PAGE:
Physical inactivity – even more than smoking – determines COVID recovery
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COVID-19 patients who had been physically active were far less likely to be hospitalized, admitted to the intensive care unit or die, according to a Kaiser Permanente study of 48,440 adults published in the British Journal of Sports Medicine in April.
Even those who exercised inconsistently lowered their odds for contracting a severe case of COVID-19, researchers said. They divided patients into three categories: those that said they got less than 10 minutes of physical activity a week; those who reported 11 to 149 minutes; and those who said they did the 150 minutes or more of moderate activity recommended by the U.S. Centers for Disease Control and Prevention. Even patients in the middle category saw a difference, researchers said.
In fact, the study found that physical activity was the third most important risk, topped only by whether a patient was elderly or had been through an organ transplant. The risk of COVID-19 for those who were “consistently inactive” was even higher than for smokers and those who had chronic diseases such as diabetes, they said.
But exercise will protect you against far more than COVID-19, said Cape Cod Hospital physical therapist John Corsino.
“If you’re going to have an illness, whether it’s COVID or another one, the better your fitness, the better off you’re going to be,” he said.
Age, behavior, and germs, like viruses, affect the way our genes work with the DNA that dictates the structure and function of our bodies. These “epigenetics” do not change the DNA sequence itself but they can affect how the gene works and interacts with it, according to the CDC. Starting even a moderate exercise routine, for example, can make a difference in supporting the genes, Corsino said.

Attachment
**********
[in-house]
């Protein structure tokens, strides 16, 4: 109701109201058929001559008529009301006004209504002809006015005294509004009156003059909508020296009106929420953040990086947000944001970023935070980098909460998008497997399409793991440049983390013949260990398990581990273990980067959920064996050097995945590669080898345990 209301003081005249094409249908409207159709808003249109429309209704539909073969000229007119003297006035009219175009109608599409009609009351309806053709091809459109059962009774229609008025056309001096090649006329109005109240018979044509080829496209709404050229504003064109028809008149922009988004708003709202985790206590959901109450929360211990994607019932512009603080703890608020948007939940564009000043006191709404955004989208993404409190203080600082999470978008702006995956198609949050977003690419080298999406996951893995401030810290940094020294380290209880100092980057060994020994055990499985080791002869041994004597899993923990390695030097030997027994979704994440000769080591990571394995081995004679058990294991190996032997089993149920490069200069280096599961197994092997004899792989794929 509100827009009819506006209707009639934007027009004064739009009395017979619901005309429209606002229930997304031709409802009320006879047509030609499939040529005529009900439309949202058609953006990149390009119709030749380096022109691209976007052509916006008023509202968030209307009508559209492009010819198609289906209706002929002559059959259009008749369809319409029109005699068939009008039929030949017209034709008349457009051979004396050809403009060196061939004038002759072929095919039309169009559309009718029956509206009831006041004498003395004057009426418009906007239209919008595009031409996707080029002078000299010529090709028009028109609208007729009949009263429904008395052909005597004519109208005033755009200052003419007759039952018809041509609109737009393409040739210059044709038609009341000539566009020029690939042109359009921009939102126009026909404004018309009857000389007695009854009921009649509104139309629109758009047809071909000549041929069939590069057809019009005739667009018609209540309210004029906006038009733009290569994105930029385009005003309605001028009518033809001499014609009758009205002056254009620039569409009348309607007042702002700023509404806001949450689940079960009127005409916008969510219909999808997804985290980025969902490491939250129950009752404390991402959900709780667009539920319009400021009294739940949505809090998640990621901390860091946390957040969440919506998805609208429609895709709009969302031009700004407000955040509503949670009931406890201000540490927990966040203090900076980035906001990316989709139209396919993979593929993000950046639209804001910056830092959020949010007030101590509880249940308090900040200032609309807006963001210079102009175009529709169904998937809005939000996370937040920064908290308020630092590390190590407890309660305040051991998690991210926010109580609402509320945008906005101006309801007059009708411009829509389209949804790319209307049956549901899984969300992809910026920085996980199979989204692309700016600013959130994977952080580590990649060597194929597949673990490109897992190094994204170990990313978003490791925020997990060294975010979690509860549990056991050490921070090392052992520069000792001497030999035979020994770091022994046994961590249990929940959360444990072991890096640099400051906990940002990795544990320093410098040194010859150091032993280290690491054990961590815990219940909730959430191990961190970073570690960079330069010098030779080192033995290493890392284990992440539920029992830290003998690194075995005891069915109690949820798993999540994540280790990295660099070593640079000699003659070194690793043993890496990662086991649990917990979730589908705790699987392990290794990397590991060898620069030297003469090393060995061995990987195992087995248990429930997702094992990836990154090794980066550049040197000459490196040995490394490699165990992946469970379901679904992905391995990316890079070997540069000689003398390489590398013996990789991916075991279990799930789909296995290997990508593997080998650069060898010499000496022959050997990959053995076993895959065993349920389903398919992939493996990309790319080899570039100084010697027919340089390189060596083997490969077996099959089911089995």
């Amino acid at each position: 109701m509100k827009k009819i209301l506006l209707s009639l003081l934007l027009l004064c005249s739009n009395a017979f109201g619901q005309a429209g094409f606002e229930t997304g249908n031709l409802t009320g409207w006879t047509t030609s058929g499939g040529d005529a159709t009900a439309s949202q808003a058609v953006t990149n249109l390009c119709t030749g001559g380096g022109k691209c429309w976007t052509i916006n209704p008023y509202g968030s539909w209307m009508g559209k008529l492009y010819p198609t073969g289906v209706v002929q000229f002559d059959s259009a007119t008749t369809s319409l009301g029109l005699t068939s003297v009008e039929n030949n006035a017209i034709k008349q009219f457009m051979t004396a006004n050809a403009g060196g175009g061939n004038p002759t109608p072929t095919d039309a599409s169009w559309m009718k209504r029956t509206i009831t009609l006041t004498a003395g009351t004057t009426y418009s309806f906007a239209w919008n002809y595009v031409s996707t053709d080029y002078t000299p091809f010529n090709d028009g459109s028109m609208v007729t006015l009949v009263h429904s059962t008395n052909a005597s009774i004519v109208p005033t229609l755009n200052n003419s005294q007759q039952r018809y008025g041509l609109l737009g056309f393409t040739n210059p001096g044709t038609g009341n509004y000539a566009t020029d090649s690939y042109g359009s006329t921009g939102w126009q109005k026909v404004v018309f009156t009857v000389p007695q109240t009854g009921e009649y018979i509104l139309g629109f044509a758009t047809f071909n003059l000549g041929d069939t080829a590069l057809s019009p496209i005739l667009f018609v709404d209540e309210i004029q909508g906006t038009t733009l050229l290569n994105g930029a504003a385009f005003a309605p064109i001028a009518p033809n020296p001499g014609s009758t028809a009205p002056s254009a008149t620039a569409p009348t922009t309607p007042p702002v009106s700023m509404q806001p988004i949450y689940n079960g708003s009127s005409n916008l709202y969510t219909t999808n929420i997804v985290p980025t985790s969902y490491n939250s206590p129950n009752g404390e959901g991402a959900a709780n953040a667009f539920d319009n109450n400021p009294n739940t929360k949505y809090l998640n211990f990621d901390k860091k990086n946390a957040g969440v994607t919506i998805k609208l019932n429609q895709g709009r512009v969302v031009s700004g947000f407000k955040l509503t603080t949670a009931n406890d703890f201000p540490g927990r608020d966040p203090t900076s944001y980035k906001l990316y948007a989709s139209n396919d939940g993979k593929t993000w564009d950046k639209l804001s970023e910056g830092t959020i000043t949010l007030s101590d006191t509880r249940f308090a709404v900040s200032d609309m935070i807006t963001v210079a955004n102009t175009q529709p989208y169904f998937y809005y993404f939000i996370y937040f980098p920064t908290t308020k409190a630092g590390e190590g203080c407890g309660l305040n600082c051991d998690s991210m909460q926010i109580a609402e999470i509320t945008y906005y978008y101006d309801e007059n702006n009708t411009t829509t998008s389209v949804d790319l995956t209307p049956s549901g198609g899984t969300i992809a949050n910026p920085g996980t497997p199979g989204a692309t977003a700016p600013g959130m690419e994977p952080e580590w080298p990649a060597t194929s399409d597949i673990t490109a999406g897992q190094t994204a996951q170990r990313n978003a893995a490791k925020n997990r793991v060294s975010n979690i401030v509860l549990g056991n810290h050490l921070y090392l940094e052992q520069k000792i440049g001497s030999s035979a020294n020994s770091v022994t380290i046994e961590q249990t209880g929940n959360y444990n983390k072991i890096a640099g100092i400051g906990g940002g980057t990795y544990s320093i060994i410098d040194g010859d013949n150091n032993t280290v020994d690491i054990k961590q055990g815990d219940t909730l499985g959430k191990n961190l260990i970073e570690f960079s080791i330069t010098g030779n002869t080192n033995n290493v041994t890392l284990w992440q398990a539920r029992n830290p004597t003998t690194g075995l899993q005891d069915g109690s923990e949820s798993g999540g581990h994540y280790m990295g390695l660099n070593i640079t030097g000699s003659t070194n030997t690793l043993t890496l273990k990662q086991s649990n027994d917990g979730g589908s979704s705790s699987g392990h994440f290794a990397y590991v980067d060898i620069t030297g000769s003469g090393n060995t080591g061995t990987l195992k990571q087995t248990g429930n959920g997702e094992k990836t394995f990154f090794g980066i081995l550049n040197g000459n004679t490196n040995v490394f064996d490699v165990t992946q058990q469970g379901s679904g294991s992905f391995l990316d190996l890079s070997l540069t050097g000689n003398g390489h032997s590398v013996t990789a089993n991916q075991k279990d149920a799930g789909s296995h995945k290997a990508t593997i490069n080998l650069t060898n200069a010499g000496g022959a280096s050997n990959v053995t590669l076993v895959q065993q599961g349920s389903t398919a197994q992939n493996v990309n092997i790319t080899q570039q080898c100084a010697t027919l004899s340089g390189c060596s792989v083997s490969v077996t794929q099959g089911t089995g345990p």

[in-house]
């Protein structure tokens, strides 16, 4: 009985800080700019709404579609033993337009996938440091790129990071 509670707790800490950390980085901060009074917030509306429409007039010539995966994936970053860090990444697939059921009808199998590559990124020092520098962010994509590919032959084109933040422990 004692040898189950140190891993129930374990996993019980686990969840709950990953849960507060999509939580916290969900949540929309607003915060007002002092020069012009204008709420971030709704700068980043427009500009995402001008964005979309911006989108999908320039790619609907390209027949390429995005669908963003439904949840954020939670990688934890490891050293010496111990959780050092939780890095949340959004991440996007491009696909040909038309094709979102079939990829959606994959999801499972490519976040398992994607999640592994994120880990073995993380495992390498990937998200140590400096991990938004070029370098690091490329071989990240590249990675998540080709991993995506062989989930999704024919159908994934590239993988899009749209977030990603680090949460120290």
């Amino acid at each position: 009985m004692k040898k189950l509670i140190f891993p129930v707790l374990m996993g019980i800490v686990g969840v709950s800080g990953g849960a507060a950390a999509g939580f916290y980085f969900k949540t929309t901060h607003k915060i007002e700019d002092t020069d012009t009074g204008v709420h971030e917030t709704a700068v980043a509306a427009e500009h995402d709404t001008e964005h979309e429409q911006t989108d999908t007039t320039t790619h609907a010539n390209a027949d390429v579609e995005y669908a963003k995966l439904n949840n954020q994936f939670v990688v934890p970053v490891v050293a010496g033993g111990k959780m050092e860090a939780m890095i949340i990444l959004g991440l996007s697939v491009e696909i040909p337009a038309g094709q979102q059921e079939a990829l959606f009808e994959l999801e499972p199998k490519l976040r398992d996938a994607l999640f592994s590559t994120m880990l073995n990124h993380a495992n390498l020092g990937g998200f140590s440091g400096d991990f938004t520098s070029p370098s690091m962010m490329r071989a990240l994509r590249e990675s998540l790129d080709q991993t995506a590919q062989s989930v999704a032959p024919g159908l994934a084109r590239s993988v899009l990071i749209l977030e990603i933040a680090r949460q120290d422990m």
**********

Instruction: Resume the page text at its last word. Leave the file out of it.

“Using the large skeletal muscles in our legs and backs changes our metabolism; it maintains our sensitivity to insulin and other hormones,” Corsino said. “It changes our tissue, which changes how our bodies function.”
Other studies, such as one published in the Journal of Health and Sport Science in 2019, have also found a direct link between physical exercise and an improved immune system. Some healthcare organizations, including Cape Cod Hospital, consider the level of physical activity to be an indicator of health -- a vital sign like blood pressure or weight, Corsino said.
“At Cape Cod Hospital, we have a scale that we use every shift to know how much our patients are moving because it’s such an important indicator of both the care we’re providing and how they’re improving,” he said.
Although it’s good to get moving, many people have difficulty hitting the CDC’s recommended goal of 150 minutes a week, whether it’s due to age, disability or other circumstance, Corsino said. He suggests a different way of thinking about exercise: Do more this week than you did last week.
“For many people the guidelines are unobtainable, yet those people can benefit a lot,” he said. “So instead of saying 150 minutes, we should be saying do 5 percent more this week than you did last week. To me, it’s about continuous improvement.”
Our bodies adapt to the demands we put on them, Corsino said. “So, if you lift 100 pounds and you do that forever, you’re never going to get stronger. You have to continuously change the demand.”
The first step is to get medical clearance to exercise. The next is to find something you like doing. If you’re already exercising, think about how to keep things fresh and increase the frequency, duration or intensity by even 1 or 2 percent each week, he said.
“Say you’re doing intervals and you’re walking really hard for 30 seconds and then slower for a couple of minutes, you just dial down the time in between,” Corsino said.
“The right approach is always going to be finding something people like enough that they’ll continue to do it. And then just building with small, incremental progress.”